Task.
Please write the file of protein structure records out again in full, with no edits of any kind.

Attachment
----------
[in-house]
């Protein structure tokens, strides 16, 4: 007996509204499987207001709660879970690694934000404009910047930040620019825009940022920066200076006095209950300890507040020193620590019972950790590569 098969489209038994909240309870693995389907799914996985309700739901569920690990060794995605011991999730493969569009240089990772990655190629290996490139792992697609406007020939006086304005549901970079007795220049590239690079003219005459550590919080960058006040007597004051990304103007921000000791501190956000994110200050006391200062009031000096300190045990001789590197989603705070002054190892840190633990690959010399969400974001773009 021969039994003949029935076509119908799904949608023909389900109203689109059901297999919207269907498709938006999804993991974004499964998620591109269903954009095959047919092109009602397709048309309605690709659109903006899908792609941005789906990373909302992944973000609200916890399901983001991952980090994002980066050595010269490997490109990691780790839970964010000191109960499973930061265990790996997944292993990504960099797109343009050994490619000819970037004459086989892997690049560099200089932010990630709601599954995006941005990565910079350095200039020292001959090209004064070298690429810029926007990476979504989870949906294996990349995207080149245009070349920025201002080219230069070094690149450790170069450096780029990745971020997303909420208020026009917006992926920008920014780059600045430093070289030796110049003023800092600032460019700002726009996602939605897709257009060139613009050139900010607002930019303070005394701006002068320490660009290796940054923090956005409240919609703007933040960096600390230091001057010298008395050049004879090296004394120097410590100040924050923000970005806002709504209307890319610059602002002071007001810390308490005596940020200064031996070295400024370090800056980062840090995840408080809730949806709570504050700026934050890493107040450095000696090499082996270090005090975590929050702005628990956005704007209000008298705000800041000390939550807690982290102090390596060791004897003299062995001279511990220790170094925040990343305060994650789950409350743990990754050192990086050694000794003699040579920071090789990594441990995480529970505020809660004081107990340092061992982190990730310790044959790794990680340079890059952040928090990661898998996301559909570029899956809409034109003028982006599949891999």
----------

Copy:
[in-house]
């Protein structure tokens, strides 16, 4: 007996509204499987207001709660879970690694934000404009910047930040620019825009940022920066200076006095209950300890507040020193620590019972950790590569 098969489209038994909240309870693995389907799914996985309700739901569920690990060794995605011991999730493969569009240089990772990655190629290996490139792992697609406007020939006086304005549901970079007795220049590239690079003219005459550590919080960058006040007597004051990304103007921000000791501190956000994110200050006391200062009031000096300190045990001789590197989603705070002054190892840190633990690959010399969400974001773009 021969039994003949029935076509119908799904949608023909389900109203689109059901297999919207269907498709938006999804993991974004499964998620591109269903954009095959047919092109009602397709048309309605690709659109903006899908792609941005789906990373909302992944973000609200916890399901983001991952980090994002980066050595010269490997490109990691780790839970964010000191109960499973930061265990790996997944292993990504960099797109343009050994490619000819970037004459086989892997690049560099200089932010990630709601599954995006941005990565910079350095200039020292001959090209004064070298690429810029926007990476979504989870949906294996990349995207080149245009070349920025201002080219230069070094690149450790170069450096780029990745971020997303909420208020026009917006992926920008920014780059600045430093070289030796110049003023800092600032460019700002726009996602939605897709257009060139613009050139900010607002930019303070005394701006002068320490660009290796940054923090956005409240919609703007933040960096600390230091001057010298008395050049004879090296004394120097410590100040924050923000970005806002709504209307890319610059602002002071007001810390308490005596940020200064031996070295400024370090800056980062840090995840408080809730949806709570504050700026934050890493107040450095000696090499082996270090005090975590929050702005628990956005704007209000008298705000800041000390939550807690982290102090390596060791004897003299062995001279511990220790170094925040990343305060994650789950409350743990990754050192990086050694000794003699040579920071090789990594441990995480529970505020809660004081107990340092061992982190990730310790044959790794990680340079890059952040928090990661898998996301559909570029899956809409034109003028982006599949891999």